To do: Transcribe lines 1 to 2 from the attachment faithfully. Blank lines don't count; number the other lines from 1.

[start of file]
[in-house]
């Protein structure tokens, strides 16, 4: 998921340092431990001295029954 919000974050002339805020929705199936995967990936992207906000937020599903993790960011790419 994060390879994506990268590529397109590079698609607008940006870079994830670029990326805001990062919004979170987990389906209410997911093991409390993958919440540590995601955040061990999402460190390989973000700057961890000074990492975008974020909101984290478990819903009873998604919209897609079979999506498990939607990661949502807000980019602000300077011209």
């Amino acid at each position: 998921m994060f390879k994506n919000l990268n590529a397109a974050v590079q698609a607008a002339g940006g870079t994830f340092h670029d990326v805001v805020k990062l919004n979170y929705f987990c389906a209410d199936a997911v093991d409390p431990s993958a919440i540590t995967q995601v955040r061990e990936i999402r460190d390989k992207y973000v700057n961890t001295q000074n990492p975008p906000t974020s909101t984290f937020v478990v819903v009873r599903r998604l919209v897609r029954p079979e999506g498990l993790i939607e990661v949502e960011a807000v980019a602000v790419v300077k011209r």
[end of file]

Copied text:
[in-house]
């Protein structure tokens, strides 16, 4: 998921340092431990001295029954 919000974050002339805020929705199936995967990936992207906000937020599903993790960011790419 994060390879994506990268590529397109590079698609607008940006870079994830670029990326805001990062919004979170987990389906209410997911093991409390993958919440540590995601955040061990999402460190390989973000700057961890000074990492975008974020909101984290478990819903009873998604919209897609079979999506498990939607990661949502807000980019602000300077011209």